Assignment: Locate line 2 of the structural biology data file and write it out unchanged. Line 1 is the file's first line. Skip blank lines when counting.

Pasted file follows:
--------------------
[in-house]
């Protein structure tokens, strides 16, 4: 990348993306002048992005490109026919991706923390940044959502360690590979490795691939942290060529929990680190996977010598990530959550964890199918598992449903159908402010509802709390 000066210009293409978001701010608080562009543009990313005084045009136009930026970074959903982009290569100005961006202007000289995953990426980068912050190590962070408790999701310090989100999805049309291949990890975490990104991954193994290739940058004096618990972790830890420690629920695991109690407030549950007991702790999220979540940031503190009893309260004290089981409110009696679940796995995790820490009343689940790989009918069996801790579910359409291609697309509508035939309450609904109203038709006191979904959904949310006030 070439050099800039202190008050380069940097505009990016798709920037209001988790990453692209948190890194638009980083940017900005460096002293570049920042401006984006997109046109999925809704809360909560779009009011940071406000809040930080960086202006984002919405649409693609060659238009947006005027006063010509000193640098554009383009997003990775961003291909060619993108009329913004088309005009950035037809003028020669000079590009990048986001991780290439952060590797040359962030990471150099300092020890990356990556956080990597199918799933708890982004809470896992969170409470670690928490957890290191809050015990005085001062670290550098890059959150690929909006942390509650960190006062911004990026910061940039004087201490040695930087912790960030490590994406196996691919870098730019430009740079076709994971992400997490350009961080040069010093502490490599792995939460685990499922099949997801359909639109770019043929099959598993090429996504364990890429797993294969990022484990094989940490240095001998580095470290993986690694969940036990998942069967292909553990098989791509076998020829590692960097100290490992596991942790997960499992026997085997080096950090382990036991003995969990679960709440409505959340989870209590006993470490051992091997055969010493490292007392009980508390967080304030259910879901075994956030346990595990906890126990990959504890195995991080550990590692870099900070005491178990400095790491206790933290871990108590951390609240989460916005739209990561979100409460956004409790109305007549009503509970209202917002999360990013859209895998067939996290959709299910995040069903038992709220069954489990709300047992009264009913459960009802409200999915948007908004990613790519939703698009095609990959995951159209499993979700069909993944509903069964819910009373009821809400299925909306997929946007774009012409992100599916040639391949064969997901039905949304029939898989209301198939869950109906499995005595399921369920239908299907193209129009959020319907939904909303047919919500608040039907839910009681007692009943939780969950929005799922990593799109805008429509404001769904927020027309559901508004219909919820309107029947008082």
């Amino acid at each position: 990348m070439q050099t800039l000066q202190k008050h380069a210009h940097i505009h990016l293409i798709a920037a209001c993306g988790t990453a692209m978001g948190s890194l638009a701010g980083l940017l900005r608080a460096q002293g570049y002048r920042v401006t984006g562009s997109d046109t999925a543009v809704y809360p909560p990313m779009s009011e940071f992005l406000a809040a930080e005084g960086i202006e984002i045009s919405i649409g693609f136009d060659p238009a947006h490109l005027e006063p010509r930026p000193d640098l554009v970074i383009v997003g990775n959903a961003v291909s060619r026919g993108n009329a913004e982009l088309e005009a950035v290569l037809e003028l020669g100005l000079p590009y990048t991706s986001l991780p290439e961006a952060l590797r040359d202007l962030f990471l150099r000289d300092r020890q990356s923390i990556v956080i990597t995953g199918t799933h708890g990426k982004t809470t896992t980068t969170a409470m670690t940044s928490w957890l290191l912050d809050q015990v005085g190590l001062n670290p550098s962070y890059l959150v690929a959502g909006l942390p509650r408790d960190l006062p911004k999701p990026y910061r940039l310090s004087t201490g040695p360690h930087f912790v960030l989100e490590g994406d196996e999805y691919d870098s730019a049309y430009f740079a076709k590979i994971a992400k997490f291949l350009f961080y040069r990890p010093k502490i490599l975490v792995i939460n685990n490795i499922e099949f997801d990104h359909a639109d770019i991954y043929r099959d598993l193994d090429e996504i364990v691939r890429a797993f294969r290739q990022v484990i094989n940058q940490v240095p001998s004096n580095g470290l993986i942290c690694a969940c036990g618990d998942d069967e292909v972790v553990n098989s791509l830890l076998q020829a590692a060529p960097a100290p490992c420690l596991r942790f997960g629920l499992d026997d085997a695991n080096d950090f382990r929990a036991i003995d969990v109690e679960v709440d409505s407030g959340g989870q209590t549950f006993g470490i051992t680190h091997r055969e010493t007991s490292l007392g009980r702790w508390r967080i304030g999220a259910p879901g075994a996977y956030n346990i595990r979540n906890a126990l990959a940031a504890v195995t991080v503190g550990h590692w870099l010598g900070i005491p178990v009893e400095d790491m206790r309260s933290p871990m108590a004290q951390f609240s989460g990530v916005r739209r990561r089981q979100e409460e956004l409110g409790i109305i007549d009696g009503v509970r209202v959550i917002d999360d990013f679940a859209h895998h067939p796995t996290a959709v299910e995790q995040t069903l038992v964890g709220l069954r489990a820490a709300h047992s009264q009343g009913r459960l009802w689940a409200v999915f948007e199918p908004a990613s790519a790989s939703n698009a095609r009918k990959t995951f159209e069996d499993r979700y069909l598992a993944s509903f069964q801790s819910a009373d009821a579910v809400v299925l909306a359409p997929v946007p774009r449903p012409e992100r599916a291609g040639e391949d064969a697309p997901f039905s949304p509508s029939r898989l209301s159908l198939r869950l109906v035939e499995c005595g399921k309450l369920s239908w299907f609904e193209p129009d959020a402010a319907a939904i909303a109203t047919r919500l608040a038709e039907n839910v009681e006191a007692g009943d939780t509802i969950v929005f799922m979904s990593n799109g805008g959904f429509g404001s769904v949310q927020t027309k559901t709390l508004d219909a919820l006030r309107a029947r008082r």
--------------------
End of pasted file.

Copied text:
């Protein structure tokens, strides 16, 4: 990348993306002048992005490109026919991706923390940044959502360690590979490795691939942290060529929990680190996977010598990530959550964890199918598992449903159908402010509802709390 000066210009293409978001701010608080562009543009990313005084045009136009930026970074959903982009290569100005961006202007000289995953990426980068912050190590962070408790999701310090989100999805049309291949990890975490990104991954193994290739940058004096618990972790830890420690629920695991109690407030549950007991702790999220979540940031503190009893309260004290089981409110009696679940796995995790820490009343689940790989009918069996801790579910359409291609697309509508035939309450609904109203038709006191979904959904949310006030 070439050099800039202190008050380069940097505009990016798709920037209001988790990453692209948190890194638009980083940017900005460096002293570049920042401006984006997109046109999925809704809360909560779009009011940071406000809040930080960086202006984002919405649409693609060659238009947006005027006063010509000193640098554009383009997003990775961003291909060619993108009329913004088309005009950035037809003028020669000079590009990048986001991780290439952060590797040359962030990471150099300092020890990356990556956080990597199918799933708890982004809470896992969170409470670690928490957890290191809050015990005085001062670290550098890059959150690929909006942390509650960190006062911004990026910061940039004087201490040695930087912790960030490590994406196996691919870098730019430009740079076709994971992400997490350009961080040069010093502490490599792995939460685990499922099949997801359909639109770019043929099959598993090429996504364990890429797993294969990022484990094989940490240095001998580095470290993986690694969940036990998942069967292909553990098989791509076998020829590692960097100290490992596991942790997960499992026997085997080096950090382990036991003995969990679960709440409505959340989870209590006993470490051992091997055969010493490292007392009980508390967080304030259910879901075994956030346990595990906890126990990959504890195995991080550990590692870099900070005491178990400095790491206790933290871990108590951390609240989460916005739209990561979100409460956004409790109305007549009503509970209202917002999360990013859209895998067939996290959709299910995040069903038992709220069954489990709300047992009264009913459960009802409200999915948007908004990613790519939703698009095609990959995951159209499993979700069909993944509903069964819910009373009821809400299925909306997929946007774009012409992100599916040639391949064969997901039905949304029939898989209301198939869950109906499995005595399921369920239908299907193209129009959020319907939904909303047919919500608040039907839910009681007692009943939780969950929005799922990593799109805008429509404001769904927020027309559901508004219909919820309107029947008082």